Thailand’s STA aims to be top three glovemaker

This article first appeared in The Edge Malaysia Weekly, on December 17, 2018 - December 23, 2018.
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THE world’s largest fully integrated natural rubber company, Sri Trang Agro-Industry Public Company Ltd (STA), has sets its sights on becoming one of the world’s top three glove manufacturers — all of which are Malaysian companies.

It set this aim after assuming full control of its unit Sri Trang Gloves (Thailand) Co Ltd (STGT) last year, says Vitchaphol Sincharoenkul, vice-president, natural rubber and branding and communication.

STA has been involved in the glove business for nearly 30 years and is the largest glove producer in Thailand and fifth-largest in the world. It is dual-listed in Singapore and Thailand.

Vitchapol says the group will try to get into the ranks of the top three within the next five years. “Nonetheless, despite the expansion of our production capacity, it will also depend on the expansion undertaken by glove manufacturers in Malaysia,” Vitchaphol says in an interview with The Edge.

He adds that STGT was a joint venture before last year but with full control of the glovemaker, the group will be able to independently manage its operations and execute its expansion plan.

Growth for its glove business has been relatively flat before last year. However, since STGT became a subsidiary, the group’s glove production capacity has grown 23%, from 14 billion pieces per annum to 17.2 billion pieces.

“In order to make this happen, we invested about THB2 billion (RM255.8 million),” Vitchaphol says, adding that STGT aims to grow its capacity to 21 billion pieces per annum by the first half next year and 30 billion pieces per annum by 2021.

He adds that STGT is now undertaking the amalgamation of Thailand’s second largest glovemaker, Thaikong Co Ltd, which has a production capacity of four billion gloves per annum. The amalgamation is expected to be completed by April next year and this will help the group achieve a production capacity of 21 billion pieces per annum by the first half of next year.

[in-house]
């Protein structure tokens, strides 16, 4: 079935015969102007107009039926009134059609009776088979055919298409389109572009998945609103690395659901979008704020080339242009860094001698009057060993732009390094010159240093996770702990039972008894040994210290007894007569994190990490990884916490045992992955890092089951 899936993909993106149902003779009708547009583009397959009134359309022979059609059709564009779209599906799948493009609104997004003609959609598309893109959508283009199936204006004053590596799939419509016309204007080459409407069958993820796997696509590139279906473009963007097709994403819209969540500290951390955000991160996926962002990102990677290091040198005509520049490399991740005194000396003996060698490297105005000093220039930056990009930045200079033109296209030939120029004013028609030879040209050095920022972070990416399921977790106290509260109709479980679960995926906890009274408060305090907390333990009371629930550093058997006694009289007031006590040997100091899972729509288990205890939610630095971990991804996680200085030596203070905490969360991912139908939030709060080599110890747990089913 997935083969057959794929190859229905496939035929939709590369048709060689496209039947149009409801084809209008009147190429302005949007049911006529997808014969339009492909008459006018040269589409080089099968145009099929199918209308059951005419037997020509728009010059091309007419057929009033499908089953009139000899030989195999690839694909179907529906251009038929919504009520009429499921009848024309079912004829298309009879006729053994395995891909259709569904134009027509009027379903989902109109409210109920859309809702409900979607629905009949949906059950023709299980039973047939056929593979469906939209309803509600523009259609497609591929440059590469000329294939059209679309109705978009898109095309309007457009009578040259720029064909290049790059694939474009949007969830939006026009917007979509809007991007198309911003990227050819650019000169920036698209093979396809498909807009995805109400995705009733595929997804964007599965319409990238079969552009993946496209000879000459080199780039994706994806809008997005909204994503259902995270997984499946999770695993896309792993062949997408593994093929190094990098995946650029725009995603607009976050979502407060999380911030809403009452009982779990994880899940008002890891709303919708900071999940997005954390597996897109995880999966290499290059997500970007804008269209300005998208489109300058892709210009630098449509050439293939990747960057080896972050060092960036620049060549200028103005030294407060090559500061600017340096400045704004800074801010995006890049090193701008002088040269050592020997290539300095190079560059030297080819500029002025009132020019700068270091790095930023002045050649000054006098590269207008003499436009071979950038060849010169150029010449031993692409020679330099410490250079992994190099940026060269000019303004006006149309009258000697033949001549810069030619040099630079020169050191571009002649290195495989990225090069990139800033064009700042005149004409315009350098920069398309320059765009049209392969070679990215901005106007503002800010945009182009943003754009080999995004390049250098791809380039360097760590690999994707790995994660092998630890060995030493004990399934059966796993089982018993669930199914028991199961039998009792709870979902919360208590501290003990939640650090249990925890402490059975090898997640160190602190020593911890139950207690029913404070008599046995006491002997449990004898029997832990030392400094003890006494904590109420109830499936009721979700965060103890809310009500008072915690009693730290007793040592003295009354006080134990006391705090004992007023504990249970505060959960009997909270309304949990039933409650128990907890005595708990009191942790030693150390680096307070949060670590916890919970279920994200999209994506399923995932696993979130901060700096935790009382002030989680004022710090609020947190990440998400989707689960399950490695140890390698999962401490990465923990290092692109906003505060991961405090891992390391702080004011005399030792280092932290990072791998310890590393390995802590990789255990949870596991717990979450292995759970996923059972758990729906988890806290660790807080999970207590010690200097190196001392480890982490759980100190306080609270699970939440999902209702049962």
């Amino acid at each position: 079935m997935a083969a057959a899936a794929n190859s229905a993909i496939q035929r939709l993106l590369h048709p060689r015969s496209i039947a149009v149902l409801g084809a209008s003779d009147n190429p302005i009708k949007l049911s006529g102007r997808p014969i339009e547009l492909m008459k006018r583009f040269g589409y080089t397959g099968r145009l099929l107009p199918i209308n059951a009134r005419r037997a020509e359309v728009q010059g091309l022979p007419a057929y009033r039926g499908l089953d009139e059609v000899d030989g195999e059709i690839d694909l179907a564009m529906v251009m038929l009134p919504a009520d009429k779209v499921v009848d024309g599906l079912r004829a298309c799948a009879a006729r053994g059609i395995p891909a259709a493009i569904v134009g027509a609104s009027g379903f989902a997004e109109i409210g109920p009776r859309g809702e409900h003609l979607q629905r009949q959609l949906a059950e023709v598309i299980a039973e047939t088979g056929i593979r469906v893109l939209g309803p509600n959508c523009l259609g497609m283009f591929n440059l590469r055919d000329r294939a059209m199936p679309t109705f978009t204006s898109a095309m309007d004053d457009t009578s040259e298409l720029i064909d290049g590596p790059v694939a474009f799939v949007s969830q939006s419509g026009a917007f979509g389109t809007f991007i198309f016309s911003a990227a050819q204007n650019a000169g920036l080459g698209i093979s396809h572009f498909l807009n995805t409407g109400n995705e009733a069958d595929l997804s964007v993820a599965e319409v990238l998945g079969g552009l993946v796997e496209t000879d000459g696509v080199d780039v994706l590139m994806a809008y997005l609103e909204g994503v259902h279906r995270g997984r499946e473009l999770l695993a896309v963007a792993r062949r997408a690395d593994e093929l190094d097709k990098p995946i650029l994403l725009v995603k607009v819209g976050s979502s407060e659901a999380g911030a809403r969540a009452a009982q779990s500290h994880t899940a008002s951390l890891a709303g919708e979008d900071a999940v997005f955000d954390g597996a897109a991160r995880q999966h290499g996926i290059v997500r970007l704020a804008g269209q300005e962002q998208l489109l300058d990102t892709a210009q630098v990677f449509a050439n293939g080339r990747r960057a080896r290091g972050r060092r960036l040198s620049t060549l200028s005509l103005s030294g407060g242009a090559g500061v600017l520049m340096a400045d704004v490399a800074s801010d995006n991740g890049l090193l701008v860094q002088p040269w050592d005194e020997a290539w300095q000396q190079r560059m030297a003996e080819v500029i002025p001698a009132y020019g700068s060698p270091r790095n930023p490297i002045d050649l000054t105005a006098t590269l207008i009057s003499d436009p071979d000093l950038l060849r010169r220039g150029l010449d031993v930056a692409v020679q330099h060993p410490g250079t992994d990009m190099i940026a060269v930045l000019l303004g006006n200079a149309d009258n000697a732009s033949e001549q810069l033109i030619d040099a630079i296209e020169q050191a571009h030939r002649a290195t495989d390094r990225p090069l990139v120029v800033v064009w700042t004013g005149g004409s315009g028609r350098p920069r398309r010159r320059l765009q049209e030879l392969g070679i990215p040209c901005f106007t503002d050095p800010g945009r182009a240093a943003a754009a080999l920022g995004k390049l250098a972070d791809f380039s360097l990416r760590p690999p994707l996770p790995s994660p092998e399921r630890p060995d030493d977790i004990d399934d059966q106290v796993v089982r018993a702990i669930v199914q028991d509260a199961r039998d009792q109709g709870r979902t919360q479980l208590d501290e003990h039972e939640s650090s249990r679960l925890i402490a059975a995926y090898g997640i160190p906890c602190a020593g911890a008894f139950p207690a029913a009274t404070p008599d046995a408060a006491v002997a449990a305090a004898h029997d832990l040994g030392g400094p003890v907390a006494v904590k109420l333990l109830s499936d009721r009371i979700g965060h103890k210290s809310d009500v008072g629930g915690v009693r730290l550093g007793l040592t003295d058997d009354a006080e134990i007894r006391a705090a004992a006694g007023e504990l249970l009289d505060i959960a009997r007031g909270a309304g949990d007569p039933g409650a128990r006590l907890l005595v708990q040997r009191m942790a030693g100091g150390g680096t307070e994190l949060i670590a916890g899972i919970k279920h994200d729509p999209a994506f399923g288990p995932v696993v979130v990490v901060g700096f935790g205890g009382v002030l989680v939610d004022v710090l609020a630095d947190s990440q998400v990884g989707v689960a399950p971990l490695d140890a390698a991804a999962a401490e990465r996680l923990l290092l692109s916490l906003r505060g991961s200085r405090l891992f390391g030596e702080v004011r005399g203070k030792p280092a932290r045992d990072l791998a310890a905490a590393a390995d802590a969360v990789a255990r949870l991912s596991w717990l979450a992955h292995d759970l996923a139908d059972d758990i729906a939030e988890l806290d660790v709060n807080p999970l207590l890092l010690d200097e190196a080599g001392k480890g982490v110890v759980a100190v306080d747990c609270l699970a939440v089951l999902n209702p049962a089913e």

He says there is room to raise production capacity as Thaikong has land and only about 40% of it is utilised. The remaining 60% will be utilised for expansion. “With land and a factory, it is faster for us to expand,” he notes.

The group has allocated THB3.3 billion to grow its production capacity from 21 billion pieces of gloves per annum to 30 billion pieces by 2021.

Top Glove Corp Bhd is currently the world’s largest glovemaker with a production capacity of 60.5 billion pieces per annum (as at December) followed by Hartalega Holdings Bhd with 31.7 billion pieces per annum (as at September). Supermax Corp Bhd and Kossan Rubber Industries Bhd are tussling for third spot, with the former expected to have an annual capacity of 27.2 billion pieces per annum by end-2019 while the latter could see capacity increase to 32 billion pieces per annum by then. Kossan’s current production capacity is 26.5 billion pieces per annum.

Vitchaphol says the group believes it can compete with the Malaysian glove players given its 30 years of know-how in the industry as well as technological advancement in improving efficiency and production capacity.

“We can compete with them because of technological advancement. We even have latex in our hands, which can help us penetrate the market. We look up to them but we also aspire to be like them,” he remarks.